But folks remember, there are so many wild mushrooms and some of them are poisonous and should not be eaten at all! It’s really important to correctly identify your mushrooms, and equally important how you handle and store them, especially if you’re unsure which species they are. You don’t want to be mixing poisonous mushrooms with ones you are going to eat later, that could be very bad for your health, maybe even fatal!
I’ve been a mushroom collector all my life and while I know just about all of them, still there can be doubts, as there are often similarities and only an experienced eye knows the small tell-tale differences.
That’s why I always bring to my Forage Day Workshops the best books about mushrooms. I use them during my workshops to teach and show people the differences and make correct identifications. That way we’re guaranteed to enjoy a tasty, nourishing and hearty meal at the end of our mushroom hunt.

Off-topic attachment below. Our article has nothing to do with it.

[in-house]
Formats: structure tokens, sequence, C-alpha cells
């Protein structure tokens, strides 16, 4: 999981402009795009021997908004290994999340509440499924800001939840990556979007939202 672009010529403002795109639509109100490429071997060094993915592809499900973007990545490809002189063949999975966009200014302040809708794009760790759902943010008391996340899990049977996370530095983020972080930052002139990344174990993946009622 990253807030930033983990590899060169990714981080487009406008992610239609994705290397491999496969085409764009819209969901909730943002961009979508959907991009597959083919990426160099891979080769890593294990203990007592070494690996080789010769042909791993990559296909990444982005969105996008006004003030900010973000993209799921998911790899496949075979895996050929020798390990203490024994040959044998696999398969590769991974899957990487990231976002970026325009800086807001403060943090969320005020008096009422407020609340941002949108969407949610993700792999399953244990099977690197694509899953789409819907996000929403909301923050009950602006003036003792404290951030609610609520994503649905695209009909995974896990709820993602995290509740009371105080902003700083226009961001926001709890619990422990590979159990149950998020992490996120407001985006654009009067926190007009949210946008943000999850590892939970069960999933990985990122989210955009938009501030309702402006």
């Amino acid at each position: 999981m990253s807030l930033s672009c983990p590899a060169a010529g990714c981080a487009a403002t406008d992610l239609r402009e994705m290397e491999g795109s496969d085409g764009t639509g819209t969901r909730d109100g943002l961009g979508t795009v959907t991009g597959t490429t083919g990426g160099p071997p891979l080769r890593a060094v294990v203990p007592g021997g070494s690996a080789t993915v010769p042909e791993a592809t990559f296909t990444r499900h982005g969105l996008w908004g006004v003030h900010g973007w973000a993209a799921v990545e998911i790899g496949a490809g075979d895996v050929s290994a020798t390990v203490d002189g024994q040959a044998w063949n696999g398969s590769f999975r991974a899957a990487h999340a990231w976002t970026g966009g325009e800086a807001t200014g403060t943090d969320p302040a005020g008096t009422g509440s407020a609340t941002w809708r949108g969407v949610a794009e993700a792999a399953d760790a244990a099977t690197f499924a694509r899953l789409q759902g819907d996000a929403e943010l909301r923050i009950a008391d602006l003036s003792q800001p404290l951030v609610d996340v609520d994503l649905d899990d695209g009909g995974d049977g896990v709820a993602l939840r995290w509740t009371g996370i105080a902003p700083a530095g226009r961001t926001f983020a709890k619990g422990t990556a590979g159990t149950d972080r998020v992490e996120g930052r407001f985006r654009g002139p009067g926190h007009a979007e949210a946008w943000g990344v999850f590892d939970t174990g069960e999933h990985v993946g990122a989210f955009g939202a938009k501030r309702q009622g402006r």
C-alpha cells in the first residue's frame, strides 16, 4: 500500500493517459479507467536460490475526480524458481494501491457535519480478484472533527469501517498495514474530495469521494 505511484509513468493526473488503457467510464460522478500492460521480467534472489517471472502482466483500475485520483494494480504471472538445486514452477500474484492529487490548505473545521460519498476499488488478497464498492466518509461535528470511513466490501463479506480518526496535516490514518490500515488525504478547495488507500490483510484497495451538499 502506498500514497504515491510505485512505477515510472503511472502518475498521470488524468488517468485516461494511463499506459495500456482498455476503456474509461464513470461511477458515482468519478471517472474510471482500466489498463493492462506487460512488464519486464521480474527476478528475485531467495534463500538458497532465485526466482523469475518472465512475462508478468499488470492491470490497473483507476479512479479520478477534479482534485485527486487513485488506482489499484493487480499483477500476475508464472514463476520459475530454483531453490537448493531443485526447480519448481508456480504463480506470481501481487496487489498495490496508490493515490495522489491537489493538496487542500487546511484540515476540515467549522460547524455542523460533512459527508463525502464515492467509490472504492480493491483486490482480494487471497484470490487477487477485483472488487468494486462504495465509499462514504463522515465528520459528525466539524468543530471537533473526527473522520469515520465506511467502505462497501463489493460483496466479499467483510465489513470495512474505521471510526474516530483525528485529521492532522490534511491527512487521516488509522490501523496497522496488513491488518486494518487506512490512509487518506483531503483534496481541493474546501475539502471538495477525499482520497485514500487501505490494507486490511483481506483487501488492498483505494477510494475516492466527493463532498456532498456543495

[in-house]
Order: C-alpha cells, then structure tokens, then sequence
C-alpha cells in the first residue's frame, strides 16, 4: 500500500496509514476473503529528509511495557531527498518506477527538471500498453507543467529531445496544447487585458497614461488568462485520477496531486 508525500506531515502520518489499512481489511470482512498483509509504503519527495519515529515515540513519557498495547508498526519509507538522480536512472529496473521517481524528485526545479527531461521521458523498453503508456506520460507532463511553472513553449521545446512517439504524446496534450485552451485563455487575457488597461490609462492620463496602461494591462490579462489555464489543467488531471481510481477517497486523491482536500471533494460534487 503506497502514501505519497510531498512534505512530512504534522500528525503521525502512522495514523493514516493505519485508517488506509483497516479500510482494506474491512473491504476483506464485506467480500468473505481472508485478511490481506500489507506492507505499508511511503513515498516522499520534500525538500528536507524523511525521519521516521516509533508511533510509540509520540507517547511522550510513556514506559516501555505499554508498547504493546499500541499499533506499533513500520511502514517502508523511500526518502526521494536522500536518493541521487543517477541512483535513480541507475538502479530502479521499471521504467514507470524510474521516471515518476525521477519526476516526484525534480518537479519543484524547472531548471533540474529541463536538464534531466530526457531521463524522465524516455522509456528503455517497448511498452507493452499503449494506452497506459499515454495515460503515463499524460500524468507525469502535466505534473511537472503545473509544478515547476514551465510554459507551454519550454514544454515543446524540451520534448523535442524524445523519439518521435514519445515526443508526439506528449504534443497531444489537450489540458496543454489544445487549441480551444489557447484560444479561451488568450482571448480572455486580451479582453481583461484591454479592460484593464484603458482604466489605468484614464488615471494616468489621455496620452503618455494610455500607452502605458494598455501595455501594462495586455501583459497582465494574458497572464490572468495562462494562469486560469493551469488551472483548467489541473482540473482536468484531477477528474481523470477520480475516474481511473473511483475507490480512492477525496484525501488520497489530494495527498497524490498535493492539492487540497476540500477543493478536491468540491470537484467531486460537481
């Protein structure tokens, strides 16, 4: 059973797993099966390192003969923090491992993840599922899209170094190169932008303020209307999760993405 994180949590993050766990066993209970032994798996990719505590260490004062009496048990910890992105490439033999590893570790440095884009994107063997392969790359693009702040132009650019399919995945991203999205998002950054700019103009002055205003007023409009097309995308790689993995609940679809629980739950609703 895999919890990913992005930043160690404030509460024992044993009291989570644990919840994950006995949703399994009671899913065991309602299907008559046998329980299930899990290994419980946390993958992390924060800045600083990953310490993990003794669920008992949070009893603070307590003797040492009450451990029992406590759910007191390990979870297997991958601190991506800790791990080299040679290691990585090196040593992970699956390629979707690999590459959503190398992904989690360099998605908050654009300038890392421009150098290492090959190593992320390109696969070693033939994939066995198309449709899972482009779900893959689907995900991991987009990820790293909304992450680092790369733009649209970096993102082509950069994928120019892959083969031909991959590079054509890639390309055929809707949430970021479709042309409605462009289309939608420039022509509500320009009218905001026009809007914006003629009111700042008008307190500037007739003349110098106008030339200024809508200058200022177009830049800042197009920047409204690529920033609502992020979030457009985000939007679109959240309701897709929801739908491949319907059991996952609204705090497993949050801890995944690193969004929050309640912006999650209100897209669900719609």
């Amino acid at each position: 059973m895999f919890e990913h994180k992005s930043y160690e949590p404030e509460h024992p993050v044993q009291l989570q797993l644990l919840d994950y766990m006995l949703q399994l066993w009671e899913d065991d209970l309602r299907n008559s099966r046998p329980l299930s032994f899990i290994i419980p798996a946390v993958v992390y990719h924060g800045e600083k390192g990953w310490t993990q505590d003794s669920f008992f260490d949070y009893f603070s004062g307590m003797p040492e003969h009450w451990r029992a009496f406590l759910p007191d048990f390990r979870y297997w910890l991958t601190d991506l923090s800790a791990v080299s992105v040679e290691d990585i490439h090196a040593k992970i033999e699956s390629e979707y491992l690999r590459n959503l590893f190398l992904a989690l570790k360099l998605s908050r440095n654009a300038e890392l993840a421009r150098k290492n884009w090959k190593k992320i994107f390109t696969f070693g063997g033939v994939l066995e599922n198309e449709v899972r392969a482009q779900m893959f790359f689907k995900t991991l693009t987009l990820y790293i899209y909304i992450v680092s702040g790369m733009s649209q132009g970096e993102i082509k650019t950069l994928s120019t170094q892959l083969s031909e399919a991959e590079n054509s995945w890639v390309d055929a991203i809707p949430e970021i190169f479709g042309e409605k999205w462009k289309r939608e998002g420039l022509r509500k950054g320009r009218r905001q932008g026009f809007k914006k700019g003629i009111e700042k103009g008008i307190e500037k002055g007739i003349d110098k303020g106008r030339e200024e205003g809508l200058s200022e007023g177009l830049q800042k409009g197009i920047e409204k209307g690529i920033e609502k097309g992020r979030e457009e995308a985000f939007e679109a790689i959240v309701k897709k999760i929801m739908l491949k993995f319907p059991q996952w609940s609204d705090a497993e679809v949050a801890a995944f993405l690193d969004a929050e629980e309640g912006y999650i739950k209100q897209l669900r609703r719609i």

If you’re into wild mushrooms, whether experienced or a newbie, you’re sure to find my late Autumn forages this year a great day out. You can join me at:
Saturday 13th October, 10am, Crann Og Eco Farm, County Galway
Sunday 14th October, 10am, Wild Food Mary, Clareen, County Offaly
As it’s been such a warm and sunny summer I’m expecting absolute bumper harvests of wild fruits and herbs and quite possibly a mountain of fungi in October.
If you’re up for joining me and learning about wild foods, I reckon this is going to be one of the best years in recent memory for Wild Food Foraging. It’ll be great to see you there, join me for what is a great day out, educational and lots of fun.
It’s self empowering too, you will learn more about how you can harvest and eat directly from Mother Nature. I’ll show you some great ways to prepare the foods we find, interesting recipes and excellent preserves.
We’ll all eat together after our foraging, sharing a delicious meal incorporating wild foods and other organic goodies I’ll bring along from my gardens in County Offaly. Bring some friends and family too if you like, it’s a great way to learn together.